It has been well publicized. Decades of severe loss of population, an under-performing public school system, an economy heavily dependent on just one industry, abandoned homes, crime out of control (including the infamous title of the nation’s murder capital). Yes, I’m referring to Washington D.C. a few decades ago. OK, well, maybe it has not been well-publicized. Detroit is not the only city in transition.
Several months ago, I had this concept of writing an article about the misconceptions and misinformation about the City of Detroit: this place that surrounds the El Moore. Internet searches would historically result in images of the El Moore as well as other buildings in various states of disrepair; lost and abandoned. Most of the connected world has seen these images by now. “Ruin porn” they “called” it. I used “the past tense”, because in a short time, the mood is starting to shift towards the positive.
You see, Detroit has just emerged from a complicated municipal bankruptcy. It was monumental triumph of people from all sectors coming together for the greater good for an awe-inspiring city in relatively short period of time. They said it couldn’t be done. Detroit is still not without problems now, but our city is in a much better position to tackle its challenges, and people within the city and from far away are beginning to see the light.
But as this great city begins its new chapter, I want to take a few steps back for a moment and try to put our past strains in perspective. It is imperative that we learn our history, since history can repeat itself, knowing history can actually help you plan for the future. But that planning can become skewed if historic accuracy and perspective is lost.
There are so many areas of misinformation, that it is difficult to focus on just one. But let’s try. When Detroit’s “unique” population loss is reported, it is often not reported how that fact relates to similar population loss in other American cities; in fact, that more than half of top 20 largest American cities of the 1950’s have lost more than a third of their populations. St. Louis lost 63% (the highest-percentage loss — yes, more than Detroit), Cleveland lost 57%, Baltimore lost 34%, Pittsburgh at 54%, Cincinnati lost 41%….Between the years of 2000-2010, Detroit shed 236,000 residents. The great Chicago lost 200,818 residents in that same time period. When Detroit’s population loss problem is viewed in isolation, it becomes a harder problem to solve.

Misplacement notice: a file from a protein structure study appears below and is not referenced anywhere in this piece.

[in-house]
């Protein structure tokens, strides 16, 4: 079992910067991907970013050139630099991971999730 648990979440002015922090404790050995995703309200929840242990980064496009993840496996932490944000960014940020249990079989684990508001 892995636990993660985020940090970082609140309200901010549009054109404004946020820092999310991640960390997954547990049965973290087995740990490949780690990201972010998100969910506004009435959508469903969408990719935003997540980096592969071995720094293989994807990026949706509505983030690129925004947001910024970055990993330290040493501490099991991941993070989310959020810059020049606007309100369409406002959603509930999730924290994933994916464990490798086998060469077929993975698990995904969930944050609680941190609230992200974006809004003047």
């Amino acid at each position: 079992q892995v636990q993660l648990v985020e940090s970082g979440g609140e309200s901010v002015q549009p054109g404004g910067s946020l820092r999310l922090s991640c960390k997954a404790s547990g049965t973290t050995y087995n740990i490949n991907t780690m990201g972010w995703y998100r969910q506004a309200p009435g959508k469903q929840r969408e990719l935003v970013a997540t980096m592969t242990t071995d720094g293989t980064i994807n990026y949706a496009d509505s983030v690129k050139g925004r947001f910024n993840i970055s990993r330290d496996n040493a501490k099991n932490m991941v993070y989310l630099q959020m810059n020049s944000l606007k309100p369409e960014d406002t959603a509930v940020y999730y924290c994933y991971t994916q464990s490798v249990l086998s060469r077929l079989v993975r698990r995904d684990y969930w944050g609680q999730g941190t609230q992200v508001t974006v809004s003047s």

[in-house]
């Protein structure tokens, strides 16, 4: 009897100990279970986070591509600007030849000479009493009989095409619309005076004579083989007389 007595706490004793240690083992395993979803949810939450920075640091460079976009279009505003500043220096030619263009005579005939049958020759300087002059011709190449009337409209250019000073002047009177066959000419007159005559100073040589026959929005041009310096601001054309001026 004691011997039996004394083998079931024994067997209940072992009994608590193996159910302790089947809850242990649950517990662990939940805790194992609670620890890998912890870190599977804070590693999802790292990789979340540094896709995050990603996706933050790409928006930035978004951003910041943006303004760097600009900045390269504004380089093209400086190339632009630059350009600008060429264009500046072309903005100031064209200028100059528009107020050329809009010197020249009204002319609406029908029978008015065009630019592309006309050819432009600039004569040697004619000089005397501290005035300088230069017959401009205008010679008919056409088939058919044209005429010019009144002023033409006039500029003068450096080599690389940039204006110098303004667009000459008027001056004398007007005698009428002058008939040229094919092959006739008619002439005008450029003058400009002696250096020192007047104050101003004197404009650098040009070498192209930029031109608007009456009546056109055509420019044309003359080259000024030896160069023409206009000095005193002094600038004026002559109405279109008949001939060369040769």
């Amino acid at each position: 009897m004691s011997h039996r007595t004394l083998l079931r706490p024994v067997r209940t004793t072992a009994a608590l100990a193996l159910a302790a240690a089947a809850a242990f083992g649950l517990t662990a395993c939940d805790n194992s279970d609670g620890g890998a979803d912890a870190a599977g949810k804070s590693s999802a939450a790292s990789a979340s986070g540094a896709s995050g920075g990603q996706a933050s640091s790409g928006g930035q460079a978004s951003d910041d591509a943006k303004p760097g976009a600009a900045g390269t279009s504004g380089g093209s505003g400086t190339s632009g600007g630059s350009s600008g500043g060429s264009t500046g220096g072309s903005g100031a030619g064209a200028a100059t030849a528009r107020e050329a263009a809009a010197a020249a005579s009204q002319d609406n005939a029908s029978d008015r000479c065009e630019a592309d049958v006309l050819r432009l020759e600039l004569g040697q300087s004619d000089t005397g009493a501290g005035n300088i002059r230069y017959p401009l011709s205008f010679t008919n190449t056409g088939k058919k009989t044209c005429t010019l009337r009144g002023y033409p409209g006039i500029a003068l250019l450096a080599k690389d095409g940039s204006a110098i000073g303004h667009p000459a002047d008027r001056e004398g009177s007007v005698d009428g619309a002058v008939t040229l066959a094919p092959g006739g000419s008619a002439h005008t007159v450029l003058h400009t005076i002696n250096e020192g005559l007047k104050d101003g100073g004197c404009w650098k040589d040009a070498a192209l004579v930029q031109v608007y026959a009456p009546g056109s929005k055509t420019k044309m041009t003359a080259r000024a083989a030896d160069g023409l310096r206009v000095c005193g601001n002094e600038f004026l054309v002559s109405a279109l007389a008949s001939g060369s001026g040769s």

What’s also interesting is that those Detroit internet images lack people. Yes, showing all this despair minus people has profound effect. It minimizing empathy. During the height of the Great Depression more than third of the Detroit’s labor force was unemployed. Some of the commercial/industrial parts of Detroit than, looks like parts of Detroit now. Research images of that era, and you will find photos of lots of people but not (empty) buildings. And if you identify with those people being shown, it creates empathy. Which can lead to collective problem solving. However, people became indifferent and even angry towards Detroit’s blight. But also those faceless internet pics gives you the impression of total ghost town. Detroit still has density higher than Denver and Dallas. Detroit was just lacking that social economic diversity to maintain sustainability and the money moved to the suburbs.
The need to reinvent is nothing new. So change is a must. And that’s what the El Moore project represents to me. Adaptation. It is stated in Ecology that any plant or animal species that doesn’t adapt to change will become extinct. And that law applies to people, nations, and even cities. Man has been moving since he has been on Earth. Most recently in North America, Southerns to the North and now, Northerners to the South. And across the country, people are desiring urban life over suburban amenities. And that’s what going to happen to Detroit. People are starting to chose Detroit for one significant sustainable reason. They love it.
I will be writing a series of articles of the misconceptions/misinformation about Detroit. Again, not to dwell upon the past, but to look towards the future.